Four LGBT history-related properties are presently included in the National Register of Historic Places, the nation’s inventory of properties deemed central to its history and worthy of recognition and preservation. These are: the Dr. Franklin E. Kameny Residence, Washington, D.C. (listed 2011); the Cherry Grove Community House and Theater, Fire Island, New York (listed 2013); the James Merrill House, Stonington, Connecticut (listed 2013); and the Carrington House, Fire Island, New York (listed 2014).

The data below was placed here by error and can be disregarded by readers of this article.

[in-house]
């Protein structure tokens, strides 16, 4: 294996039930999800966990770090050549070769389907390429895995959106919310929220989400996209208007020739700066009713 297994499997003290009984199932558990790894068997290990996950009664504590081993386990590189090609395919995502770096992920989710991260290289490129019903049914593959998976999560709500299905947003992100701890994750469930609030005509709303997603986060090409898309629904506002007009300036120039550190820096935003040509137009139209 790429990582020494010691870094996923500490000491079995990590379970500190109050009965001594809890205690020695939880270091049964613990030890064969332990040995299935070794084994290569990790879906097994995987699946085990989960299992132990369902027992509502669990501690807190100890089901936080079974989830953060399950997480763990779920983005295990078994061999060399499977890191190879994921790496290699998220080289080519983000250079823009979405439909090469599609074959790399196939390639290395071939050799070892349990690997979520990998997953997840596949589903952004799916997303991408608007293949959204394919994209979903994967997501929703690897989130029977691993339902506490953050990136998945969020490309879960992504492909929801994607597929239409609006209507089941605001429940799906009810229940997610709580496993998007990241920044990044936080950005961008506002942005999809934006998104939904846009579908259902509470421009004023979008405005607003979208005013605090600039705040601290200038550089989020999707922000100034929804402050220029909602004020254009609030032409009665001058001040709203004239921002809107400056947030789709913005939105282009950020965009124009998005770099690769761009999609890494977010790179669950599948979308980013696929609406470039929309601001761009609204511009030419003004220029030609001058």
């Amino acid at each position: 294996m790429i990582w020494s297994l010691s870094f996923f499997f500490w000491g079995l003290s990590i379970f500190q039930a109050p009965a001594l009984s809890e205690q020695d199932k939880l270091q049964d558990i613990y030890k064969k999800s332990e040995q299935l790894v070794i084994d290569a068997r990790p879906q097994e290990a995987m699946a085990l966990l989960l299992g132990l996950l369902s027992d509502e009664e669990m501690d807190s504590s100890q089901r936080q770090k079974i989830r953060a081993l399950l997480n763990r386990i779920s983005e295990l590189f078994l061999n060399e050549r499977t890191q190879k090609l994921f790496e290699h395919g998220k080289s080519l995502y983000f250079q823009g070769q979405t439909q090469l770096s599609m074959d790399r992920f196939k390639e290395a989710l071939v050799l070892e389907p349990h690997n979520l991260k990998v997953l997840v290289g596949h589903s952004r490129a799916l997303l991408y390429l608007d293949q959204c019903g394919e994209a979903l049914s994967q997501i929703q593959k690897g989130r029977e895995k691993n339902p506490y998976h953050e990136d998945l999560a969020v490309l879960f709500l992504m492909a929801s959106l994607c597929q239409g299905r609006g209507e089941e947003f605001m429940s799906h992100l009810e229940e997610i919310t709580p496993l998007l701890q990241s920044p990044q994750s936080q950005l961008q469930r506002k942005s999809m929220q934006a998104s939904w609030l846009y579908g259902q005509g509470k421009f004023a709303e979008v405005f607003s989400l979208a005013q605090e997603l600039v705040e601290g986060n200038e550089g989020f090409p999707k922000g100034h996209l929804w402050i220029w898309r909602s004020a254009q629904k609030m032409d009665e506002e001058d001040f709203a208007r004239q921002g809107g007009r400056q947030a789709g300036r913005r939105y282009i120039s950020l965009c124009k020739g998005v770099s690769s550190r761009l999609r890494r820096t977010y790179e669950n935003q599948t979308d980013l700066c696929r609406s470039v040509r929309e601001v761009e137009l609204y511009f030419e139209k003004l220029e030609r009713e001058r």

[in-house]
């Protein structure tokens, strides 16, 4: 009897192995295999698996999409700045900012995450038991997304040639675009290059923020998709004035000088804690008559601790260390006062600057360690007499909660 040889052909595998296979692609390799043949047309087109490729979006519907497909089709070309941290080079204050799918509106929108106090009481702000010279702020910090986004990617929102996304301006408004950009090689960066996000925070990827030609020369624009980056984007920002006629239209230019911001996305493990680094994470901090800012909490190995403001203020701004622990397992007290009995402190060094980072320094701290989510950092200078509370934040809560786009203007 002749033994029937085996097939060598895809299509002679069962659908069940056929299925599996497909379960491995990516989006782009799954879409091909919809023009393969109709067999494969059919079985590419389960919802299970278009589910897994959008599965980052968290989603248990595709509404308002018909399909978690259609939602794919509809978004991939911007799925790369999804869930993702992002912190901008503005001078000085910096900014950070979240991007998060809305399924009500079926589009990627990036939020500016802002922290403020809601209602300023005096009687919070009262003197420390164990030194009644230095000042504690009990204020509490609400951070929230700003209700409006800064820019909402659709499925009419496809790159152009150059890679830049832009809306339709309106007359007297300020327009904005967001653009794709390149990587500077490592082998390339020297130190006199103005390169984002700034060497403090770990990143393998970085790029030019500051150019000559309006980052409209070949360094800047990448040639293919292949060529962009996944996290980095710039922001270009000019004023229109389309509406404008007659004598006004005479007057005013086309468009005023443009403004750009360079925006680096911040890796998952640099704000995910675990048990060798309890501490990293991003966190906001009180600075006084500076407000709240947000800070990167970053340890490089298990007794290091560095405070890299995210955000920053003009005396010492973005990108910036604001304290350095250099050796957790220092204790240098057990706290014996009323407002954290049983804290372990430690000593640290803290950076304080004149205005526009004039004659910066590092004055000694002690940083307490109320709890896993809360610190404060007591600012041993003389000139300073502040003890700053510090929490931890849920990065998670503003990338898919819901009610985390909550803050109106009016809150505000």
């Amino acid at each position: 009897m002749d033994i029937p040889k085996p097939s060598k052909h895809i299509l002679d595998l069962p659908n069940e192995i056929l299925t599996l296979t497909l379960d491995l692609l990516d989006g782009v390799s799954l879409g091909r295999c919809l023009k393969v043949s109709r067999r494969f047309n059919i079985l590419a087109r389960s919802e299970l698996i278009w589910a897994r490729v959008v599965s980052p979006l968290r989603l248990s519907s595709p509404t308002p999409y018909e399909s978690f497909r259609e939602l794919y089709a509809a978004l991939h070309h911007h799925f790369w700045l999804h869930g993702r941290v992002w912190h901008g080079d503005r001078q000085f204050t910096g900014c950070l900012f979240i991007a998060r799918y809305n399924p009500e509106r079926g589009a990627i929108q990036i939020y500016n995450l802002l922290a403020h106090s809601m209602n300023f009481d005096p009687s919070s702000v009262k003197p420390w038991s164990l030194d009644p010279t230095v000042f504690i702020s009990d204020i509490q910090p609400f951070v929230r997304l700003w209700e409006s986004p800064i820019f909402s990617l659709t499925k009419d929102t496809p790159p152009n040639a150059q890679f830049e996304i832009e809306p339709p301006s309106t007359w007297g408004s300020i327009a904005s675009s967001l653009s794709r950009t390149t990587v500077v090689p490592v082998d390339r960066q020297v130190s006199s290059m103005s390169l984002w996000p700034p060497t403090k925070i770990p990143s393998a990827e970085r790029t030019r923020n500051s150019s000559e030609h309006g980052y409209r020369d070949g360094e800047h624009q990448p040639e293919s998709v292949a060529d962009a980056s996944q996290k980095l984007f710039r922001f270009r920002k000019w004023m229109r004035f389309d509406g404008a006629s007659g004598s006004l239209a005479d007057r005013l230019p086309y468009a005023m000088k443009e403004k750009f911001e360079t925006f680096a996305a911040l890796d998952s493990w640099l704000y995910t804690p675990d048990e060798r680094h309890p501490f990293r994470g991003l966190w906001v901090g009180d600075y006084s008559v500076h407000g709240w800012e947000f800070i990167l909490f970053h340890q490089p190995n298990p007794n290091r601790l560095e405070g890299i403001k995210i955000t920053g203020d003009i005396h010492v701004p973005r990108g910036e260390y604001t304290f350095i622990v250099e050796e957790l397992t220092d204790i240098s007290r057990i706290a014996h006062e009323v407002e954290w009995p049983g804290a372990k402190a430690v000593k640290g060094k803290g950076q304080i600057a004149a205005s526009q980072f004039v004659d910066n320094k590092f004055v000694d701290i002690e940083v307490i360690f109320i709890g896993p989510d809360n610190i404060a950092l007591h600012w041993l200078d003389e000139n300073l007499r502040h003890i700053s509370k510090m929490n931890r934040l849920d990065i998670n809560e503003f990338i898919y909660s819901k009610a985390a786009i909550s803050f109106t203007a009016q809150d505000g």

Image of Dr. Franklin E. Kameny Residence   The Dr. Franklin E. Kameny Residence in Washington D.C. was listed in the National Register of Historic Places in 2011, under Criteria A and B for its association with gay civil rights activist Frank Kameny and the national gay civil rights movement. Kameny, known as the “father of gay activism,” affected the tone and direction of the national gay civil rights struggle by espousing a positive affirmation of sexuality, coining the term “Gay is Good;” seeking publicity for the movement and its goals; denouncing the movement’s respect for experts; and motivating and organizing gay rights activists.